19.12.2009   

EN

Official Journal of the European Union

C 312/22


Reference for a preliminary ruling from the Østre Landsret (Denmark) lodged on 14 October 2009 — Lady & Kid A/S, Direct Nyt ApS, A/S Harald Nyborg Isenkram- og Sportsforretning and KID-Holding A/S v Skatteministeriet

(Case C-398/09)

2009/C 312/37

Language of the case: Danish

Referring court

Østre Landsret

Parties to the main proceedings

Applicants: Lady & Kid A/S, Direct Nyt ApS, A/S Harald Nyborg Isenkram- og Sportsforretning and KID-Holding A/S

Defendant: Skatteministeriet

Questions referred

1.

Is the Court’s judgment of 14 January 1997 in Joined Cases C-192/95 (1) to C-218/95 Comateb and Others to be interpreted as meaning that the passing-on of an unlawful levy on a product presupposes that the levy is passed on to the buyer of the product in the individual transaction, or may the passing-on in the prices also take place in the prices of other products in completely different transactions, either before or after the relevant sale of products, for example, with the result that an overall assessment is made of the passing-on over a four-year period involving a large number of product groups, including both imported and non-imported products?

2.

Is the Community law concept of ‘passing-on’ to be understood as meaning that an unlawful levy on a sale of products may be regarded as passed on only if the price of the product is higher than that price which applied immediately before the levy was introduced, or may the levy also be regarded as passed on where the undertaking subject to the levy, at the same time as the introduction of the unlawful levy, saved on other levies charged on other bases, and the undertaking therefore maintained its prices unchanged?

3.

Is the Community law concept of ‘unjust enrichment’ to be understood as meaning that the reimbursement of an unlawful levy on a sale of products may be regarded as giving rise to unjust enrichment, where the undertaking, before or after the sale of the taxable product, has made a saving as a result of the abolition of other levies charged on other bases, if it is assumed that that abolition of other levies also benefits other undertakings, including undertakings which did not pay the unlawful levy or only paid it to a lesser extent?

4.

If it is assumed that an unlawful levy, as a result of its structure, has had the effect that proportionately more has been paid in levies by undertakings which imported products than by undertakings which to a greater extent purchased domestic products, and, at the same time as the unlawful levy was introduced, another lawful levy was charged on another basis which proportionately affected both undertakings to the same extent, irrespective of the composition of the undertaking’s purchases, then guidance is sought on the following:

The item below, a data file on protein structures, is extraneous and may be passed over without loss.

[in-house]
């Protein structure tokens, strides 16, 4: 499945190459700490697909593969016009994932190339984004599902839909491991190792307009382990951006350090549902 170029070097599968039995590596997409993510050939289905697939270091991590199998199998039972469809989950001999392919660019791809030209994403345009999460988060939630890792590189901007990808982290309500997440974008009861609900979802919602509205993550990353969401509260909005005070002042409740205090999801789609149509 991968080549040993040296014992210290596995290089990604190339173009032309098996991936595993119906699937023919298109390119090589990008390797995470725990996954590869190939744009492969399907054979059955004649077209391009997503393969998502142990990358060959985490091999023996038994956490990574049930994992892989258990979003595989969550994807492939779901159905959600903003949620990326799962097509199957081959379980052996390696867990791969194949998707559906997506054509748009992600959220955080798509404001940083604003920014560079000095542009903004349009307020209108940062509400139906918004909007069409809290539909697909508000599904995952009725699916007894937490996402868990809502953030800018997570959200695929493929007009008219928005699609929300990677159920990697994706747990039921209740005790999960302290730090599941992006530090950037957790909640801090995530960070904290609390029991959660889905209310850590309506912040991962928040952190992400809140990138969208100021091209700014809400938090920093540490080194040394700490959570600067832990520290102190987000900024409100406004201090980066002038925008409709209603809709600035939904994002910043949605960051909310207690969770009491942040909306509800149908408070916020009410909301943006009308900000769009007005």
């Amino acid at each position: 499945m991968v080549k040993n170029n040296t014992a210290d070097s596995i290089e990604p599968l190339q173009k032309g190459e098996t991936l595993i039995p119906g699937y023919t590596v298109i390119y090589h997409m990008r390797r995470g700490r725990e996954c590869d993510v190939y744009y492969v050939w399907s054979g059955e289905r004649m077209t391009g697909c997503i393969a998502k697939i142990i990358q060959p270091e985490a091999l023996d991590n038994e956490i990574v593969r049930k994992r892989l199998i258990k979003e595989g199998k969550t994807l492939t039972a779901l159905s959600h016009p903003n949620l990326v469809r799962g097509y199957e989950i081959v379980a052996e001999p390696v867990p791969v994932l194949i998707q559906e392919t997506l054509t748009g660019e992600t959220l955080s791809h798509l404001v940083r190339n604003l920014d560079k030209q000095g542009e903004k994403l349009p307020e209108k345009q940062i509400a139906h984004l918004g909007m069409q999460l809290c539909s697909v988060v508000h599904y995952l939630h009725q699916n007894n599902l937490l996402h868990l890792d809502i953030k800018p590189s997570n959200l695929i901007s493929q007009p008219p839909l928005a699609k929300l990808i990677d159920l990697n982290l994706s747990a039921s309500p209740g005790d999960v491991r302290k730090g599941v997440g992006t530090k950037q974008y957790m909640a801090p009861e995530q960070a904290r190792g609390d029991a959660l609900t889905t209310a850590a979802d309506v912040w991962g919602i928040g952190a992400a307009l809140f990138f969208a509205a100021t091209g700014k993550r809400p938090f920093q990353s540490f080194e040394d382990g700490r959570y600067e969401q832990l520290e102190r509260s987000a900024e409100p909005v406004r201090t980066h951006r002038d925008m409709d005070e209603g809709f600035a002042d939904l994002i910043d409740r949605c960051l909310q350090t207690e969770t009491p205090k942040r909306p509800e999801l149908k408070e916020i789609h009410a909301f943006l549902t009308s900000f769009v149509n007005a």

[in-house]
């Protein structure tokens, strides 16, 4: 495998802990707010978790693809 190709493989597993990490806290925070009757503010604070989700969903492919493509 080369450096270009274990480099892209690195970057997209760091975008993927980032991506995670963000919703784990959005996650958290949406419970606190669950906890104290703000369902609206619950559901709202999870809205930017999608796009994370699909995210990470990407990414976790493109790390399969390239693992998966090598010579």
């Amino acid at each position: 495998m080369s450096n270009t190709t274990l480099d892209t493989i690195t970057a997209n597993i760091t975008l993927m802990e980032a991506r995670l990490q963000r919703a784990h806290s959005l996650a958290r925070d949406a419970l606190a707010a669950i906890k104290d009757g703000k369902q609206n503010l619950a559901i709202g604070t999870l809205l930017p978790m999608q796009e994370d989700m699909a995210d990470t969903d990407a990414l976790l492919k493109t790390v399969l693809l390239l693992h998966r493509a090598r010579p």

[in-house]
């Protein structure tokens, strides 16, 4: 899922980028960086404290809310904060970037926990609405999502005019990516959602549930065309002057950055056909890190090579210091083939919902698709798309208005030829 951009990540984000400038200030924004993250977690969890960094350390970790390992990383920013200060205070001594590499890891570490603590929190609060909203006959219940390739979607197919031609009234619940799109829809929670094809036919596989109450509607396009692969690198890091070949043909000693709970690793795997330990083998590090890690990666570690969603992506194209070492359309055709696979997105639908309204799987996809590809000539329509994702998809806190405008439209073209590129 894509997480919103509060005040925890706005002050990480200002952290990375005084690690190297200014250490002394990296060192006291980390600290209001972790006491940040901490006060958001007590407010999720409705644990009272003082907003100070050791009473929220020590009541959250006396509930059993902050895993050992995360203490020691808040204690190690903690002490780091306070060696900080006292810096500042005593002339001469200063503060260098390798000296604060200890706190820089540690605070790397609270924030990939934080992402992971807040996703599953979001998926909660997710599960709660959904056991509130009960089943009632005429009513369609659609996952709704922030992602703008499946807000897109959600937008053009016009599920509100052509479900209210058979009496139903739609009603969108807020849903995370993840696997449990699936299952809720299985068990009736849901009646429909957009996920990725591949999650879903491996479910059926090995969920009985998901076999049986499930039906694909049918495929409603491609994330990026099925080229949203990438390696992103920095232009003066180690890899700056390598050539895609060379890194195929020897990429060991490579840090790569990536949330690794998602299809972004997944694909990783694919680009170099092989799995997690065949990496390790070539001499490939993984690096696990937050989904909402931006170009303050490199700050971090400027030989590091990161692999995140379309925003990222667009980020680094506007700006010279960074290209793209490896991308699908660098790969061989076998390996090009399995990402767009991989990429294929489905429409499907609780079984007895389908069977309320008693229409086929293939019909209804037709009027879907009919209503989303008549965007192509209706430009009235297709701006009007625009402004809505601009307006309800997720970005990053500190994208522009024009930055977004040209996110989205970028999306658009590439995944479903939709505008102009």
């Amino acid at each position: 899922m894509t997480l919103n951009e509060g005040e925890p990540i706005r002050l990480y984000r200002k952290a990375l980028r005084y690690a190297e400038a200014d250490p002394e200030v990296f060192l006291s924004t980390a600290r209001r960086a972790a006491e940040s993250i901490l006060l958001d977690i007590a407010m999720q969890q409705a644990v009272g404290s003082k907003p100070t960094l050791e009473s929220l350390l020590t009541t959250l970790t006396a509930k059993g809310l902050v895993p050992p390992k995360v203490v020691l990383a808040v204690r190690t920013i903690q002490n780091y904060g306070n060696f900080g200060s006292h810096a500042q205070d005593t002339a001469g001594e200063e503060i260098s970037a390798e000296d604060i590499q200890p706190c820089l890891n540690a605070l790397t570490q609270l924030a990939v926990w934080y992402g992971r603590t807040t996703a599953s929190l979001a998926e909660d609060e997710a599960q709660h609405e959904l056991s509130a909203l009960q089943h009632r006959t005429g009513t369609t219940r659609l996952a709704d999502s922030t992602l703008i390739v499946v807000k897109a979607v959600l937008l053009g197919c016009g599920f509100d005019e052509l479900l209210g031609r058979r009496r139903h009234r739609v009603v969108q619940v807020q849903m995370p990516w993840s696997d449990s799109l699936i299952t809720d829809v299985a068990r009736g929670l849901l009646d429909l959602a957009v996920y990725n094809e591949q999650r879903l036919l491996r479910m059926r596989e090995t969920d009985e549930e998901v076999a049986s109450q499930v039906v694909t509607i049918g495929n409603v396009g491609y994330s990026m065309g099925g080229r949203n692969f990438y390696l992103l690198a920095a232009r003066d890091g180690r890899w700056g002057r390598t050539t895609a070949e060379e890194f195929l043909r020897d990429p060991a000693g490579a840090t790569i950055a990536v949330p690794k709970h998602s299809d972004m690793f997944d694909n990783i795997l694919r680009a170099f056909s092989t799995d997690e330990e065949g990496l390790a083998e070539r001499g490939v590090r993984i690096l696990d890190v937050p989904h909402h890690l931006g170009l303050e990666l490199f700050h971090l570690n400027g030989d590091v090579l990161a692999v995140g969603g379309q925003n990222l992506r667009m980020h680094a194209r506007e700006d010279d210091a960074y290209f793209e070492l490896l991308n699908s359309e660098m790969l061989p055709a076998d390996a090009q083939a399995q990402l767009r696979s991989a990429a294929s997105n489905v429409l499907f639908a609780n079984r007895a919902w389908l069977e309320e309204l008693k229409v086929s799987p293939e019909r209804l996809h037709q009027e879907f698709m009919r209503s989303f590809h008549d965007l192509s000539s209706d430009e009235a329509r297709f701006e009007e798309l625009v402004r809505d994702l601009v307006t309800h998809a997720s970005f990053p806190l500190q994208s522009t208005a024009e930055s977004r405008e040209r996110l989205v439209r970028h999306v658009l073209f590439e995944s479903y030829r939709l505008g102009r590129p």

(i)

whether Community law allows for whole or partial refusal to reimburse the unlawful levy to an undertaking which imports products on grounds of passing-on and unjust enrichment, in so far as the refusal leads to a situation where the undertaking, as a result of having paid relatively more of the unlawful levy than a corresponding undertaking which purchased equivalent goods domestically, will thereby, all other things being equal, be placed in a worse position as a result of the tax restructuring and the refusal to reimburse than corresponding undertakings which to a greater extent purchased domestic goods;

(ii)

whether the reimbursement of the unlawful levy in the relevant situation may conceptually give rise to ‘unjust enrichment’ and may therefore be refused, if the reimbursement — even if the levy is regarded as having been passed on — is necessary in order to achieve a situation in which the effect of the tax restructuring, after any reimbursement, all other things being equal, remains the same for undertakings which imported products as for undertakings which purchased domestic products;

(iii)

whether refusal to reimburse in such a situation, which leads to undertakings which to a greater extent purchased domestic products and thus obtained an advantage in relation to undertakings which to a greater extent imported products, is otherwise contrary to Community law, including the principle of equal treatment; and

(iv)

whether the answer to question 3 means that it is not justified to refuse reimbursement of an unlawfully charged levy on grounds of unjust enrichment, to the extent that such reimbursement merely cancels out the advantage for those undertakings which purchased domestic products in relation to undertakings which to a greater extent imported products.


(1)  ECR [1997] I-165